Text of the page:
Maximize Your Small Business Bid Options: Chelsea Meggitt

Variety is the spice of life, right? Whether it’s cutting and cooking a steak or choosing more than one dessert, people like to have options.

Federal contracting officers are no different. They also enjoy a variety of choices. This is becoming increasingly difficult for them.

With major arms contractors consolidating from 51 in the 1990s to five in 2022, the number of options available to government customers has steadily declined over the past 30 years. To stand out in today’s competitive landscape, premium companies must ask how they can provide their government customers with more options through the contract vehicles they already own.

One approach – build a robust and diverse small business line to offer your government customers affordable options.

The benefits to large mainstream companies of supporting small supplier and partner networks for aggregation are five-fold:

Lower perceived risk: If the pandemic has taught us anything, it’s that a single point of failure, as the sole supplier of a critical component, is a significant risk that can cause a catastrophic system failure.

In a federal contracting environment, suppliers with single points of failure in their supply chains are at higher risk of delays and cost overruns than those with diversified supply chains of healthy small businesses. If the goal is to maintain a high degree of availability and reliability, having a robust supply chain helps ensure this and reduces perceived risk in the eyes of the customer.

The best target solution: Small businesses have the unique advantage of being able to change quickly and provide flexible and responsive development processes that truly adapt to changing edge requirements. They often provide a niche or specialized product not yet offered by the major system integrators.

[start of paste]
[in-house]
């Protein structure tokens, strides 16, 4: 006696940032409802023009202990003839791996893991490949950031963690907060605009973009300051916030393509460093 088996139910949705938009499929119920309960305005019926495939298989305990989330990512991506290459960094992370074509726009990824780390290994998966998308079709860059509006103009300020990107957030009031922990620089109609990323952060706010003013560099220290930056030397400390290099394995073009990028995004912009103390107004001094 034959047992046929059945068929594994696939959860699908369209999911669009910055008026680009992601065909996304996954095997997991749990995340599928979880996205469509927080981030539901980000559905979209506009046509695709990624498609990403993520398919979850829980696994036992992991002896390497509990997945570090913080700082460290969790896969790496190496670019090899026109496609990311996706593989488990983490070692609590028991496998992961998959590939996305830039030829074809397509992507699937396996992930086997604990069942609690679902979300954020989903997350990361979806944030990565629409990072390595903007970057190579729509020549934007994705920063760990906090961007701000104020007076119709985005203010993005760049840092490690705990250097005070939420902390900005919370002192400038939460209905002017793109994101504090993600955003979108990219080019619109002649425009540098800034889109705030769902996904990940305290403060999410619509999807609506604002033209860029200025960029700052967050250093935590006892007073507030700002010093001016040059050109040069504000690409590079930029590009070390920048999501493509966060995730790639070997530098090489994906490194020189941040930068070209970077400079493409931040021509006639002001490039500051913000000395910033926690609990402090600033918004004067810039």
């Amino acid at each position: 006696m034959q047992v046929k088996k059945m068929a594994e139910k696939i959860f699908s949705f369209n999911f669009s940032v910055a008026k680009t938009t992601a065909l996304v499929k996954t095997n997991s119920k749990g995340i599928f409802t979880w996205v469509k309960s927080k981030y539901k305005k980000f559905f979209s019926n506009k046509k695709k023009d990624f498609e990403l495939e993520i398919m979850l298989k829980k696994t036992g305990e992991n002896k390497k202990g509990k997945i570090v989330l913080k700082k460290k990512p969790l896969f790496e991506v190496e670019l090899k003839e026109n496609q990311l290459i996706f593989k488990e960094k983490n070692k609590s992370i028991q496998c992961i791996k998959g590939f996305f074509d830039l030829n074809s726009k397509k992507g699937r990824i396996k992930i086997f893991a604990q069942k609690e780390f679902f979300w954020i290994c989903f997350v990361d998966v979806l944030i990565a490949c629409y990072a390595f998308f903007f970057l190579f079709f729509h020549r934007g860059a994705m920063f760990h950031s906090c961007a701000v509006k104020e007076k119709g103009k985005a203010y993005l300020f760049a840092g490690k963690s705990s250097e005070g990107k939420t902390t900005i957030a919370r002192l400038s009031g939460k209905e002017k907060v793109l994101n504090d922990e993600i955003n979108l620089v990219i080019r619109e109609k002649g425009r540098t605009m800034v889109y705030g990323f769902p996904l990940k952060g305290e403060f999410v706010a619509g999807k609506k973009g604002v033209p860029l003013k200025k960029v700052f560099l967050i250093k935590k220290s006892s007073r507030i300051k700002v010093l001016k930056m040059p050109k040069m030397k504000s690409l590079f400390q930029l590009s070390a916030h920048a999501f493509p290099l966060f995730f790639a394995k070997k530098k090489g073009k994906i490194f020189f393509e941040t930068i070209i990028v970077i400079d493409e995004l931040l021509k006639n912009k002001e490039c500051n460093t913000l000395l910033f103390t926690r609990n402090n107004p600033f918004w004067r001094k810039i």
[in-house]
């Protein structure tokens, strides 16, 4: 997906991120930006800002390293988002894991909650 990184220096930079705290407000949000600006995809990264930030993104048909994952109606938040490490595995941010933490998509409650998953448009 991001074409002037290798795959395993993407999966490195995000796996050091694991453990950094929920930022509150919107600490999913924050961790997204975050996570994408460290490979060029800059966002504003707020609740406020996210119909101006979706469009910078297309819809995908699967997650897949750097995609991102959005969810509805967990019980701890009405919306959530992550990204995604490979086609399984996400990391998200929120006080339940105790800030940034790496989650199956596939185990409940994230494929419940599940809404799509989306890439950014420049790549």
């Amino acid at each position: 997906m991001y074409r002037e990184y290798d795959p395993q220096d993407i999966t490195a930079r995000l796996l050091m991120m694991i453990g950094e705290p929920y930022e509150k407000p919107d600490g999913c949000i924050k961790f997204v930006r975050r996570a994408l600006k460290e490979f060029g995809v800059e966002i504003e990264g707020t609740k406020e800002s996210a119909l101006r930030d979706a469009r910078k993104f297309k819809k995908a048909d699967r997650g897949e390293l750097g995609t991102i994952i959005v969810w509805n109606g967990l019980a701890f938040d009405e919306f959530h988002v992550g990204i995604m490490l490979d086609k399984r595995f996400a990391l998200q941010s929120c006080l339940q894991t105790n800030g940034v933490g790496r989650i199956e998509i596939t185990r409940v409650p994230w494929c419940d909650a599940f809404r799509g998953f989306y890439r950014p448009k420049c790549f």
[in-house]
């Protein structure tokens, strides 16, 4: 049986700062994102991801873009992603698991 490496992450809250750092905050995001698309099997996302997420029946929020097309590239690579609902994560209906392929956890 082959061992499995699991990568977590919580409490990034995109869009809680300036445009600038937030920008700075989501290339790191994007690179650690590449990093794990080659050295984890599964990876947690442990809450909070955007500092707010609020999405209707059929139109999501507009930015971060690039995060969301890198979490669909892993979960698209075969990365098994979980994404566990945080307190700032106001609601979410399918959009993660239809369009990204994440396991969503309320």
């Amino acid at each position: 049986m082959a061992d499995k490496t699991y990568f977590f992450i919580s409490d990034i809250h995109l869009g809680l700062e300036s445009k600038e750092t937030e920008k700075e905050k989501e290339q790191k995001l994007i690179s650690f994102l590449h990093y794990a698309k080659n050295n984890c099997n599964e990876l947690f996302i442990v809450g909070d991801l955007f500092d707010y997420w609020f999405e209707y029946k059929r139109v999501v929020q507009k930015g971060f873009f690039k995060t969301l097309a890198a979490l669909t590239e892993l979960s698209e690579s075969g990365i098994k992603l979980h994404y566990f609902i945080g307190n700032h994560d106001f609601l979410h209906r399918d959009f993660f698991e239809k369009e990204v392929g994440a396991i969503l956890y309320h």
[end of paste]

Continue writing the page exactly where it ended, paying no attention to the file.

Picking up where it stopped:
Offering a small/large business pairing can provide greater value and allow the main business and their client to access cutting-edge technology as a faster alternative to in-house development.

Access to new markets: The first contract is the hardest to win. This is no different for large prime numbers. When considering a new market entry, large premium companies can approach their small business counterparts with existing contracts or other agency positions of interest.

Allowing small businesses to bid separately limits competition further and allows the prime contractor, as a subcontractor, to get a piece of the pie that would otherwise be limited. After all, the customer gets additional options from the small prime.

New technology integration: Large premium companies with diverse supply chains to agile small businesses are significantly more likely to be aware of emerging technologies and keep interoperability in mind as they develop and maintain their large platforms. Small businesses can quickly integrate the technology.

Congressional Satisfaction: Congressional interest in small business mentor-protégé programs has increased in recent years for a variety of reasons, but primarily because they help small businesses become competitive as federal contractors. This in turn creates and preserves jobs.

Mentor firms have incentives to maintain more sustainable supply chains and meet subcontractor goals. They may be reimbursed for certain participation costs.

Maintaining a robust and diverse portfolio of small business partners gives your government client more options and increases your chances of winning across the board.

Subscribers can find related content on Bloomberg Government.

Information about the author

Chelsea Meggitt , CEO of Collaborative Compositions, has an MBA from the University of Washington and is a business strategist and government contracting consultant with more than a decade in the industry. She works with small and medium-sized businesses to launch and grow their government contracting business and has a knack for identifying the path of least resistance to government contracting success.

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